Insider Tips for Purchasing a Diamond

By: Mark Allen

For many people, a diamond is the largest purchase of their life. With that consideration, we recognize the importance of understanding exactly what you are buying. This guide simplifies the four Cs - cut, color, clarity, and carat weight, as well as diamond shapes and certifications. After reading this guide, you will be better prepared to choose the diamond that is right for you.

The cut of a diamond determines its brilliance. There is no single measurement of a diamond that defines its cut, but rather a collection of measurements and observations that determine the relationship between a diamond's light performance, dimensions and finish. Most gemologists consider cut the most important diamond characteristic because even if a diamond has perfect color and clarity, a diamond with a poor cut will have dulled brilliance. The width and depth can have an effect on how light travels within the diamond, and how it exits in the form of brilliance.

Too Shallow: Light is lost out the bottom causing the diamond to lose brilliance.
Too Deep: Light escapes out the sides causing the diamond to appear dark and dull.



Acting as a prism, a diamond can divide light into a spectrum of colors and reflect this light as colorful flashes called fire.

Just as when looking through colored glass, color in a diamond will act as a filter, and will diminish the spectrum of color emitted. The less color in a diamond, the more colorful the fire and the better the color grade:

Other Tips:
Ã?â‚?? The five most common settings for precious gems are prong, bezel, channel, pave, and invisible.
Ã?â‚?? Diamonds are graded by four characteristics: Carat, Cut, Clarity, and Color.
Ã?â‚?? Like diamonds, other gemstones are also evaluated by carat, cut, clarity, and color.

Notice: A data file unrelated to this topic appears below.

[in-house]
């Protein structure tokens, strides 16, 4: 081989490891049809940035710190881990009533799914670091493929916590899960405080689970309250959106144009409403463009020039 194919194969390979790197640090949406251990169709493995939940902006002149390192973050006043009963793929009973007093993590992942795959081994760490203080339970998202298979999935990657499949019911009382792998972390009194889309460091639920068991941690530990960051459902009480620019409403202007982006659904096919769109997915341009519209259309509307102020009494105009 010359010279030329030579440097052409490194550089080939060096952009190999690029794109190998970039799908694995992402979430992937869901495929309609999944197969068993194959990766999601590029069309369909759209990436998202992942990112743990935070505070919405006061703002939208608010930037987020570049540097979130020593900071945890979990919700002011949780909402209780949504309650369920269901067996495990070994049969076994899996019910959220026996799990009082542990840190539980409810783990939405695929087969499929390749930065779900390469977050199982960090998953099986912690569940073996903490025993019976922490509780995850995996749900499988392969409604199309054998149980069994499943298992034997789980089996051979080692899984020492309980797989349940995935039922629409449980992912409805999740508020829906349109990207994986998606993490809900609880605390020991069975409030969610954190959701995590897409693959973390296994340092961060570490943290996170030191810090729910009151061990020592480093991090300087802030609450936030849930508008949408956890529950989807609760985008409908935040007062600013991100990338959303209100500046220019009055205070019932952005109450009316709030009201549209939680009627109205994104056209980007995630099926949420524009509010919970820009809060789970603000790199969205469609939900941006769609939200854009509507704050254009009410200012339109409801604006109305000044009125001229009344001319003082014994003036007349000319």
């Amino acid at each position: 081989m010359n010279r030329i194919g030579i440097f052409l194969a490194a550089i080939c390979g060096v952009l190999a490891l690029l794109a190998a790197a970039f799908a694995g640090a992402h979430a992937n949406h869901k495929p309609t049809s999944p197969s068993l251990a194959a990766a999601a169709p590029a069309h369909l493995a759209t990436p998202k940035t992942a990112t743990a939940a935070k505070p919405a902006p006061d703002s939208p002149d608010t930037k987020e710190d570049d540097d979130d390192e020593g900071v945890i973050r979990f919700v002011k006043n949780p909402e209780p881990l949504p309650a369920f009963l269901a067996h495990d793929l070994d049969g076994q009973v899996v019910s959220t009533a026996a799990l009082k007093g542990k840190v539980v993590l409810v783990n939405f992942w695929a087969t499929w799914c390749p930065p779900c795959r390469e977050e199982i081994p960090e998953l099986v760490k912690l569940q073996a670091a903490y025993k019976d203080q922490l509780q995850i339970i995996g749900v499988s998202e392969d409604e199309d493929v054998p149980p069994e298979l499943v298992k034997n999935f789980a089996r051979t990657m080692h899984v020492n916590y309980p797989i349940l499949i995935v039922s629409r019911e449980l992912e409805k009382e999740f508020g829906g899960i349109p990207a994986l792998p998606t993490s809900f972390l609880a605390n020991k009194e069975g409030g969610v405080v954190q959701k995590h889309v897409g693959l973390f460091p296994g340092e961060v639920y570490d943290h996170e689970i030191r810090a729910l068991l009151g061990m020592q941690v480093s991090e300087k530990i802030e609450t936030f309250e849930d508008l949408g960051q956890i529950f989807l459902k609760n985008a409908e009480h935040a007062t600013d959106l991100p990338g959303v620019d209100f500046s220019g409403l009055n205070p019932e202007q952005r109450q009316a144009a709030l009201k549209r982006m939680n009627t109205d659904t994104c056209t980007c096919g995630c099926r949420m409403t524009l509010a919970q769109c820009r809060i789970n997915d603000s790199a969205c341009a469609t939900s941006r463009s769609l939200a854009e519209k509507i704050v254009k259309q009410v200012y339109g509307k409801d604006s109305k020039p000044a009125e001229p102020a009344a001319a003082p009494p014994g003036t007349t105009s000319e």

Ã?â‚?? Gemstones are priced and sold by weight, calculated in carats, which are 1/5 of a gram.
Ã?â‚?? When buying a diamond be sure the color and clarity are the same quality as the side stones.
Ã?â‚?? Round brilliant diamonds usually contain 58 facets.
Ã?â‚?? Look for diamonds that have no dark areas but an even brilliance throughout.
Ã?â‚?? If a gemstone has been treated to enhance color or cover flaws, it should cost less than a "natural" stone.
Ã?â‚?? The Moh's Scale is used to measure a gemstone's hardness. A diamond is 10. Sapphires and rubies are 9. Topaz is 8.
Ã?â‚?? Choose diamonds in the SI range rather than flawless to save money. The SI flaws (inclusions) are not visible to the naked eye.
Ã?â‚?? Choose a bezel setting for your diamond to make it appear larger.
Ã?â‚?? Consider the size and shape of a lady's hand when buying her a ring.
Ã?â‚?? All rings should be stamped with a Hallmark (PT, 18K, etc.) indicating the purity of the metal used.



When choosing a metal it really has to do with your tastes in that department. Yellow gold is more traditional but white gold and silver are becoming vastly more popular. Each metal shows off a diamond brilliantly in its own right. A two-toned banned can be the perfect setting for a diamond as well. White diamonds, in my opinion, seem to pop out more in yellow gold and colored stones seem to pop out more in silver or white gold settings. But, it is really your choice when choosing the perfect diamond ring.

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